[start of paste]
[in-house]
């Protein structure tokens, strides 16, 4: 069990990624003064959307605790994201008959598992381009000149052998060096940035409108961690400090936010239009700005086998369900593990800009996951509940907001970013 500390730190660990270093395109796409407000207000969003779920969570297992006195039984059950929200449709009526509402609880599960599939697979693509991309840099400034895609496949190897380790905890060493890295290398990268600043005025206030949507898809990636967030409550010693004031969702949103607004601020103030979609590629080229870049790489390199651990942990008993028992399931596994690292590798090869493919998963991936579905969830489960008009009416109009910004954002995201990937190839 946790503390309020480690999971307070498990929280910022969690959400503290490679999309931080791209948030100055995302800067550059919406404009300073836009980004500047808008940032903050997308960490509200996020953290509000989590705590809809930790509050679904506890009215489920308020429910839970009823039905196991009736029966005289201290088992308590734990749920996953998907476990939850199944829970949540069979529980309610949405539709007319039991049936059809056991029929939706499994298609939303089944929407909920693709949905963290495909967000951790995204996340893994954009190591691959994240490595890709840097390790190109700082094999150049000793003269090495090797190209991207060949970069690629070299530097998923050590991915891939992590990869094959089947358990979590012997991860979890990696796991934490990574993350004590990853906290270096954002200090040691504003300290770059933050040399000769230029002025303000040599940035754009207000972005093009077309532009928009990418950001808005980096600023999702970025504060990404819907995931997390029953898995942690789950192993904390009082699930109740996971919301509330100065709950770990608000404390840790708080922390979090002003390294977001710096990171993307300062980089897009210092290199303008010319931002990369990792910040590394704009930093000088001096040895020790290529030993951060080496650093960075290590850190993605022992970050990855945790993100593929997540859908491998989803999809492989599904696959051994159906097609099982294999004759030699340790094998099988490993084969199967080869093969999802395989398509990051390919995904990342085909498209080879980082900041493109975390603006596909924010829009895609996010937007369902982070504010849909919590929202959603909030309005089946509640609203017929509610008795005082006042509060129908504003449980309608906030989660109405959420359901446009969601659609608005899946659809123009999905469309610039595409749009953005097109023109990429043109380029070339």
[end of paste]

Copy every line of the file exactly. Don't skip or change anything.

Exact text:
[in-house]
């Protein structure tokens, strides 16, 4: 069990990624003064959307605790994201008959598992381009000149052998060096940035409108961690400090936010239009700005086998369900593990800009996951509940907001970013 500390730190660990270093395109796409407000207000969003779920969570297992006195039984059950929200449709009526509402609880599960599939697979693509991309840099400034895609496949190897380790905890060493890295290398990268600043005025206030949507898809990636967030409550010693004031969702949103607004601020103030979609590629080229870049790489390199651990942990008993028992399931596994690292590798090869493919998963991936579905969830489960008009009416109009910004954002995201990937190839 946790503390309020480690999971307070498990929280910022969690959400503290490679999309931080791209948030100055995302800067550059919406404009300073836009980004500047808008940032903050997308960490509200996020953290509000989590705590809809930790509050679904506890009215489920308020429910839970009823039905196991009736029966005289201290088992308590734990749920996953998907476990939850199944829970949540069979529980309610949405539709007319039991049936059809056991029929939706499994298609939303089944929407909920693709949905963290495909967000951790995204996340893994954009190591691959994240490595890709840097390790190109700082094999150049000793003269090495090797190209991207060949970069690629070299530097998923050590991915891939992590990869094959089947358990979590012997991860979890990696796991934490990574993350004590990853906290270096954002200090040691504003300290770059933050040399000769230029002025303000040599940035754009207000972005093009077309532009928009990418950001808005980096600023999702970025504060990404819907995931997390029953898995942690789950192993904390009082699930109740996971919301509330100065709950770990608000404390840790708080922390979090002003390294977001710096990171993307300062980089897009210092290199303008010319931002990369990792910040590394704009930093000088001096040895020790290529030993951060080496650093960075290590850190993605022992970050990855945790993100593929997540859908491998989803999809492989599904696959051994159906097609099982294999004759030699340790094998099988490993084969199967080869093969999802395989398509990051390919995904990342085909498209080879980082900041493109975390603006596909924010829009895609996010937007369902982070504010849909919590929202959603909030309005089946509640609203017929509610008795005082006042509060129908504003449980309608906030989660109405959420359901446009969601659609608005899946659809123009999905469309610039595409749009953005097109023109990429043109380029070339």